What the Books Say

Perenial. Propagate by division. Plant in full sun for fast growth. Mint spreads rapidly and can become a nuisance if neglected.

 

Oregano/Marjoram

My Experience

My biggest failure. I attempted to grow oregano from a cheap $0.99 pack. Although it started to grow, again it died quickly due to my lack of understanding the best season to plant it.

What the Books Say

So the book didn’t have Oregano, it had ‘Marjoram (Oreganum Onites)’ and the internet tells me that they are pretty similar with small differences. *shrugs*. Perennial. Propagate by cutting, seed or division.Plant in well drained soil 30-60cm/1-2ft apart. Keep well watered

Parsley

My Experience

My garden is full of parsley, so much parsley that I often don’t get to it before it dies. Not that that’s a bad thing. One can never have too much fresh parsley. I have grown parsley with two methods. Both transplant and seed. While the transplant is by far the easiest to maintain and results in a faster harvest. It does require you to know someone who is willing to part with some of their parsley. In hindsight I clumped the parsley seeds to close together which resulted in the first batches death. However the second batch is now fine and healthy. It grows quite fast and just needs the occasional water if there has been a lack of rain.

What the Books Say

Biennial, but better treated as an annual. Grow in damp soil in light shade or sun. Parsley is slow to germinate and seedlings should be spread 20-25cm/8-10inches apart.

Rosemary

My Experience

Rosemary is simpler to grow than garlic, but takes time to establish itself. One can simply ask a friend for a cutting. Buy some fresh rosemary from the shops. Or if they are so inclined they may do some neighborhood pruning. I have had no issue with the two rosemary sprigs I planted, both have taken off without a hitch. Though they did take some time to establish themselves. All that was required was to trim the leaves off the bottom of the sprigs. Then plop them straight into the ground. That simple.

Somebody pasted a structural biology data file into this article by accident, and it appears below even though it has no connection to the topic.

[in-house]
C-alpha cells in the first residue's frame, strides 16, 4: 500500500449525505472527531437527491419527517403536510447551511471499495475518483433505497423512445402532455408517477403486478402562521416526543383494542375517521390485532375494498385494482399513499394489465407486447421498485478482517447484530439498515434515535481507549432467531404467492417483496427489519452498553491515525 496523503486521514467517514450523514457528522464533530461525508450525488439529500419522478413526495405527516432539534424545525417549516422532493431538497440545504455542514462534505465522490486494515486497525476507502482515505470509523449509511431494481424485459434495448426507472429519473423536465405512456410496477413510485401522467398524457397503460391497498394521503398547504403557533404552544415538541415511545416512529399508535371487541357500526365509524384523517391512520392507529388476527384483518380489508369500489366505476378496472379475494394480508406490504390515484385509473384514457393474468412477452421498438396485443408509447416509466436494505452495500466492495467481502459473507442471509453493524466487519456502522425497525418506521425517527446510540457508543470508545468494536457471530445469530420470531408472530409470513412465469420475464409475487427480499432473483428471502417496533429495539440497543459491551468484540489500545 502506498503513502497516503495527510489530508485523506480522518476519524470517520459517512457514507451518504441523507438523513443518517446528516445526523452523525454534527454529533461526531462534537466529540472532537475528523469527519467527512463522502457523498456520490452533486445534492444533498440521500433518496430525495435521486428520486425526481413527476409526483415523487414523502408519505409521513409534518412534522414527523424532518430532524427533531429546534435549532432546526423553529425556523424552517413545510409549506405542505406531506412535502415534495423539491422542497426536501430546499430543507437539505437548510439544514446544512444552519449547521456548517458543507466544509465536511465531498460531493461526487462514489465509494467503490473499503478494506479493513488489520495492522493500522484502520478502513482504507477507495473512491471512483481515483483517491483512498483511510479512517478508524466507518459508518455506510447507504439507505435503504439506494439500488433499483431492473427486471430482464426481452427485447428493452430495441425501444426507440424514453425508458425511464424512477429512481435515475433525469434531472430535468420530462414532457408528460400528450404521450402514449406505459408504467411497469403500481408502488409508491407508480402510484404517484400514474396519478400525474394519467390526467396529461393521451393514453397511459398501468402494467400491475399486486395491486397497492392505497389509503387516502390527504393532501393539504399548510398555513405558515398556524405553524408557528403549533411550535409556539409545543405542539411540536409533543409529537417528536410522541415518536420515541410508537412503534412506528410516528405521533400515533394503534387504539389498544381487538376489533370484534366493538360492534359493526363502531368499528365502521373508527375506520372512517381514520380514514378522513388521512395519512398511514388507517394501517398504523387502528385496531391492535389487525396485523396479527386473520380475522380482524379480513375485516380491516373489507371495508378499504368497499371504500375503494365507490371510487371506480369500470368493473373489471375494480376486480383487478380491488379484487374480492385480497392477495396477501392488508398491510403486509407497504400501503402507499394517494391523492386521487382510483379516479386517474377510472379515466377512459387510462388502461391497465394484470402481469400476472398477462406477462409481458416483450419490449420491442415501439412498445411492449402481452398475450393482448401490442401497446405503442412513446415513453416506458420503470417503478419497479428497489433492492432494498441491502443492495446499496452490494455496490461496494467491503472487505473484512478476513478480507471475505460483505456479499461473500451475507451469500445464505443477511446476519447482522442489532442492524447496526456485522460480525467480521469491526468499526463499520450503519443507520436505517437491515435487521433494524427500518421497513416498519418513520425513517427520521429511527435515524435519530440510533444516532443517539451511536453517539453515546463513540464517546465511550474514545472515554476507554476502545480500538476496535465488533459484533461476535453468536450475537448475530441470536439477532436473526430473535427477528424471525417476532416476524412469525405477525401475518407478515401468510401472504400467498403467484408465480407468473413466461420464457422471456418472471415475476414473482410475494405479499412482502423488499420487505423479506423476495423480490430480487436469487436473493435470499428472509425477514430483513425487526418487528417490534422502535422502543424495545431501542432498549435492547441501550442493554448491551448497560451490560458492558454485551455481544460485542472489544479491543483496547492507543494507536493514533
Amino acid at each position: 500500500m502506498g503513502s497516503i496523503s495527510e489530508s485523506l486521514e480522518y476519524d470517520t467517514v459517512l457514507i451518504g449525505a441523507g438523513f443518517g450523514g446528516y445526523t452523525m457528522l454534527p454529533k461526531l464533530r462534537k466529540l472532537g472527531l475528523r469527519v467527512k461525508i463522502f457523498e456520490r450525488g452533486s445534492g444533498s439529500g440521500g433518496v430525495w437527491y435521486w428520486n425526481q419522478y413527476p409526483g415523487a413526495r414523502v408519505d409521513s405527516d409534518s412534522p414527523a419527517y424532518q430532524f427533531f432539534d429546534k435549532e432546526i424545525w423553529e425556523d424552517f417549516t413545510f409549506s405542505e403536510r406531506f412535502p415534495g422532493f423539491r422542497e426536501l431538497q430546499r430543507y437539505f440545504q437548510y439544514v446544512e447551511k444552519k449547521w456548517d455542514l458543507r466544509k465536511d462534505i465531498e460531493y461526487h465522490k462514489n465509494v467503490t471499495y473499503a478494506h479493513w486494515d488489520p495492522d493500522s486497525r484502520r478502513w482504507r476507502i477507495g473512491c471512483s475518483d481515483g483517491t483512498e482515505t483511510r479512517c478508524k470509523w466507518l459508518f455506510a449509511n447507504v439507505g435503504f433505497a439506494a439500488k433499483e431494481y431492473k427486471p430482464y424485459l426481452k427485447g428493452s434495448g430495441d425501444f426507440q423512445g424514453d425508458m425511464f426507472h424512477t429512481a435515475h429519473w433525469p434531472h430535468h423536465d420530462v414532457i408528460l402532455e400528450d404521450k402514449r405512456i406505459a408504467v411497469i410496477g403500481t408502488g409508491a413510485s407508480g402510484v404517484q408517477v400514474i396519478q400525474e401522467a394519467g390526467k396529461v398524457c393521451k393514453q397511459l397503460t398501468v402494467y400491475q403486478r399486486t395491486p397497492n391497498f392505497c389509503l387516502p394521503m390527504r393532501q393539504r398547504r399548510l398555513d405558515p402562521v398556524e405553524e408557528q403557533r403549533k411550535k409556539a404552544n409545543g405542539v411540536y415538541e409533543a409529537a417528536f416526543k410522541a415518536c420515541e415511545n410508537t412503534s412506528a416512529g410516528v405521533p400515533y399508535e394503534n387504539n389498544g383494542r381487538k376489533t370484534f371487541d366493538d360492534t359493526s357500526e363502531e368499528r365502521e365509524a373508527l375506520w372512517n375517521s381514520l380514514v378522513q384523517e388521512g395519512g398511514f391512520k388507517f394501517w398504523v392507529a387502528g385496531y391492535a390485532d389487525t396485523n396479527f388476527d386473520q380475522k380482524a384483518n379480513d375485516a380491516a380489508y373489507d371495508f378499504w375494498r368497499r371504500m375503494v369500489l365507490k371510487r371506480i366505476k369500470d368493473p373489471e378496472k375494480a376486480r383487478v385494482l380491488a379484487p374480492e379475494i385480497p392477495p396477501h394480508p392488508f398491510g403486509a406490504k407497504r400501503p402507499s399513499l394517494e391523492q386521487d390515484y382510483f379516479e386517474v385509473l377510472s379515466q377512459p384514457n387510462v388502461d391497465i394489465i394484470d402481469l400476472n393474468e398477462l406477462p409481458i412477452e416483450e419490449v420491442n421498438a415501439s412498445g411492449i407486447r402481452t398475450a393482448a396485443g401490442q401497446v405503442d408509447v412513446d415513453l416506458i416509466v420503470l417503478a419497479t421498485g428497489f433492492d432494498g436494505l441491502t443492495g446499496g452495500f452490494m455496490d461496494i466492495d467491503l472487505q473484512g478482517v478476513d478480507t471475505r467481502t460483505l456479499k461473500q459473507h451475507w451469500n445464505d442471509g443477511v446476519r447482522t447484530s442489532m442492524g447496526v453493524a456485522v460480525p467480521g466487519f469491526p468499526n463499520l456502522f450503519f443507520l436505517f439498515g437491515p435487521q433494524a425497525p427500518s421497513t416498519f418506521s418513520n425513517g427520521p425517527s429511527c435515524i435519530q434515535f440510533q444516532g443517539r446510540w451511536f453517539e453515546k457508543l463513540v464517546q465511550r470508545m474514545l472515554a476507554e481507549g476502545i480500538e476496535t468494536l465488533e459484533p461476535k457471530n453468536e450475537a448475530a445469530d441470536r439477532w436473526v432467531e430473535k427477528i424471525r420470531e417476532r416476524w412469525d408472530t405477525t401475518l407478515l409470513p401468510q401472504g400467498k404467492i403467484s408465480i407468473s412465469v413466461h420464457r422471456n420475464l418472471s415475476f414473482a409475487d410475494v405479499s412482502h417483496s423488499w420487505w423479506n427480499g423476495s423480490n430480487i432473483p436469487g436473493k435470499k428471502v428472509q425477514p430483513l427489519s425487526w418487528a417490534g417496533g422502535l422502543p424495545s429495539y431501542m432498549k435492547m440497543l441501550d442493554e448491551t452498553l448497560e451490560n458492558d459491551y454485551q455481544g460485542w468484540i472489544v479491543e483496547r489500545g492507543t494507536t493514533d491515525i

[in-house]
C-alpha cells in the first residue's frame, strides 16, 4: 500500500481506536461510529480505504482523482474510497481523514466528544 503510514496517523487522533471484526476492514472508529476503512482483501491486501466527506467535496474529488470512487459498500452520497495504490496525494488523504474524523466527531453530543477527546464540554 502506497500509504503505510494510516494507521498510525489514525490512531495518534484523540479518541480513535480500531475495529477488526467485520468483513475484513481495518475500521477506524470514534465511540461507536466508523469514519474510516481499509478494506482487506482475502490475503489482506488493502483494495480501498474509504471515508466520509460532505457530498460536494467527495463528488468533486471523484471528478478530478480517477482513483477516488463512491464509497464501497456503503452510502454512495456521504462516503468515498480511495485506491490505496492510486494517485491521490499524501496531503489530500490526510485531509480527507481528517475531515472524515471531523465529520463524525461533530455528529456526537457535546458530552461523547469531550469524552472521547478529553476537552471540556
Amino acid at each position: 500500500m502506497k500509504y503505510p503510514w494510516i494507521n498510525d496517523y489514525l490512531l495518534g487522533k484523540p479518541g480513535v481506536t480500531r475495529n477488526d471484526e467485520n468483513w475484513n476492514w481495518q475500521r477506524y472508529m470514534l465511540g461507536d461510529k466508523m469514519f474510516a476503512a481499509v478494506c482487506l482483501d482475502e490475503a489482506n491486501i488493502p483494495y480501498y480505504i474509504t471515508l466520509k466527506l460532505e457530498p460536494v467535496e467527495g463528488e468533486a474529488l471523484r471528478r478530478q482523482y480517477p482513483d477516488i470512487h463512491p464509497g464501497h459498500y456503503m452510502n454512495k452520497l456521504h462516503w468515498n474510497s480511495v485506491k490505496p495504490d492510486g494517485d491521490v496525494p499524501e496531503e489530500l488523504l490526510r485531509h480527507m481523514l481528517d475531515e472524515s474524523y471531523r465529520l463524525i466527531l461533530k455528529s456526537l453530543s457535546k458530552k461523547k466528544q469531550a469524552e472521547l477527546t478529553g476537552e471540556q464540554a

What the Books Say

Perennial. Propagate by cutting. Plant in sunny place in porous soil 90cm/3ft apart. While an evergreen shrub, rosemary is not winter hardy in cold climates (not a problem in Australia, then).

Sage

My Experience

I have grown two types of sage in my garden. My garden/common sage dropped dead at the start of spring for no apparent reason. Over the course of just one week all of it’s leaves wilted and it was gone. However I use sage quite a bit in my cooking, so needed to reinvest. The second sage plant I put in the garden was Berggarten Sage. I cheated with this one as well due to my cooking habits (I bought a seedling from Bunnings). However this strain of sage has thus far proved itself to be quite hardy and resilient.

What the Books Say

Plant 60cm/2ft apart in light, well drained soil. Evergreen shrub which can be propagated from spring or summer cuttings. Sow seeds in spring.

Thyme

My Experience

Thyme grows easily from a cutting that contains a major root node. Though dormant in winter as the weather warms it quickly spreads and can be propagated multiple times. However if the cuttings are place too close together it will compete with itself. So it is best to give it a set area and let it sprawl by itself in the warmer months.

What the Books Say

Perennial. Propagate by cutting or sow seeds in spring (after dangers of frost have passed). Plant in sunny place, in dry-ish, porous soil. Plant 30cm/1ft apart.

Back garden has come along way since i moved in.

A photo posted by Sam Wise (@sjw998) on